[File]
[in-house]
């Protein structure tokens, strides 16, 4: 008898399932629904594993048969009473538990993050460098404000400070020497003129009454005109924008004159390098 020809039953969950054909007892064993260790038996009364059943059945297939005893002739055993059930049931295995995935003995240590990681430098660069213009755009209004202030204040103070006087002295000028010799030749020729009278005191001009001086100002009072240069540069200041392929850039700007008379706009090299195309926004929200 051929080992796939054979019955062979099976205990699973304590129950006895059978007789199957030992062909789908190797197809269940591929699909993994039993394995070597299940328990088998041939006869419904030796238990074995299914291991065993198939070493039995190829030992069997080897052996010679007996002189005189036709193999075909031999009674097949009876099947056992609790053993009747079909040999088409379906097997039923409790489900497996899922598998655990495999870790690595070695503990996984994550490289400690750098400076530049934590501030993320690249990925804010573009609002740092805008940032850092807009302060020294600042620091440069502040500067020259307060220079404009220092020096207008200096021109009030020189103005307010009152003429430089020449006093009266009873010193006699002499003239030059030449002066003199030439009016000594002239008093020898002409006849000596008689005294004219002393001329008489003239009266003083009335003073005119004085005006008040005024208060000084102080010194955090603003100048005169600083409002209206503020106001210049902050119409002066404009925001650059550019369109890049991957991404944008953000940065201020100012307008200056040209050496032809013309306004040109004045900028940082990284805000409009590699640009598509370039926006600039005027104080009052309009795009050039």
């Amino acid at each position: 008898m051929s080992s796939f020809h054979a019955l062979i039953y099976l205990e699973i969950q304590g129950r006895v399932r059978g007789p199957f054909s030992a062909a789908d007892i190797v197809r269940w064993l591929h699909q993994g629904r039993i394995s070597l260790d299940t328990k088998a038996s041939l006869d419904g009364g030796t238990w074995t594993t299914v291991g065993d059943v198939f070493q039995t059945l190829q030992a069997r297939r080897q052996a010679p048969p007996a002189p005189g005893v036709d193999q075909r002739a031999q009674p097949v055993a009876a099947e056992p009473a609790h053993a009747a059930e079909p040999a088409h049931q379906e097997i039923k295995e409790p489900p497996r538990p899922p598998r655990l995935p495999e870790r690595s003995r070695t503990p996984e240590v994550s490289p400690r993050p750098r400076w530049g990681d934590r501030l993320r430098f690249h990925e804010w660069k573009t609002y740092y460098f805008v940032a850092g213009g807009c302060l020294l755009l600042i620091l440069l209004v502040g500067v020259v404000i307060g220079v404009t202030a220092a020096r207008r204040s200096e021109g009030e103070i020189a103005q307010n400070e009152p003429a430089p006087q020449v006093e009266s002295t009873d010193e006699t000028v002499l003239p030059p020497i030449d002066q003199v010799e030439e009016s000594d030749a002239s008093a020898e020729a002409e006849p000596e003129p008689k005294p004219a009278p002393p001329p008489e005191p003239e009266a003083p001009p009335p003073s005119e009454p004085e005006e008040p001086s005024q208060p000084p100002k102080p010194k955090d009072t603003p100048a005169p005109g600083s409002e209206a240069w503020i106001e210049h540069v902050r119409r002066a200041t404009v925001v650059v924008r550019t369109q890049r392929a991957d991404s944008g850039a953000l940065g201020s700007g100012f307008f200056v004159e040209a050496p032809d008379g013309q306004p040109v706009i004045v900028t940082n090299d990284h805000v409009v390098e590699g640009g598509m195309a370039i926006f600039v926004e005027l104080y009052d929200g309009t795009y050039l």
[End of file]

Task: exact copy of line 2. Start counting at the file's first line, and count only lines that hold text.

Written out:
């Protein structure tokens, strides 16, 4: 008898399932629904594993048969009473538990993050460098404000400070020497003129009454005109924008004159390098 020809039953969950054909007892064993260790038996009364059943059945297939005893002739055993059930049931295995995935003995240590990681430098660069213009755009209004202030204040103070006087002295000028010799030749020729009278005191001009001086100002009072240069540069200041392929850039700007008379706009090299195309926004929200 051929080992796939054979019955062979099976205990699973304590129950006895059978007789199957030992062909789908190797197809269940591929699909993994039993394995070597299940328990088998041939006869419904030796238990074995299914291991065993198939070493039995190829030992069997080897052996010679007996002189005189036709193999075909031999009674097949009876099947056992609790053993009747079909040999088409379906097997039923409790489900497996899922598998655990495999870790690595070695503990996984994550490289400690750098400076530049934590501030993320690249990925804010573009609002740092805008940032850092807009302060020294600042620091440069502040500067020259307060220079404009220092020096207008200096021109009030020189103005307010009152003429430089020449006093009266009873010193006699002499003239030059030449002066003199030439009016000594002239008093020898002409006849000596008689005294004219002393001329008489003239009266003083009335003073005119004085005006008040005024208060000084102080010194955090603003100048005169600083409002209206503020106001210049902050119409002066404009925001650059550019369109890049991957991404944008953000940065201020100012307008200056040209050496032809013309306004040109004045900028940082990284805000409009590699640009598509370039926006600039005027104080009052309009795009050039």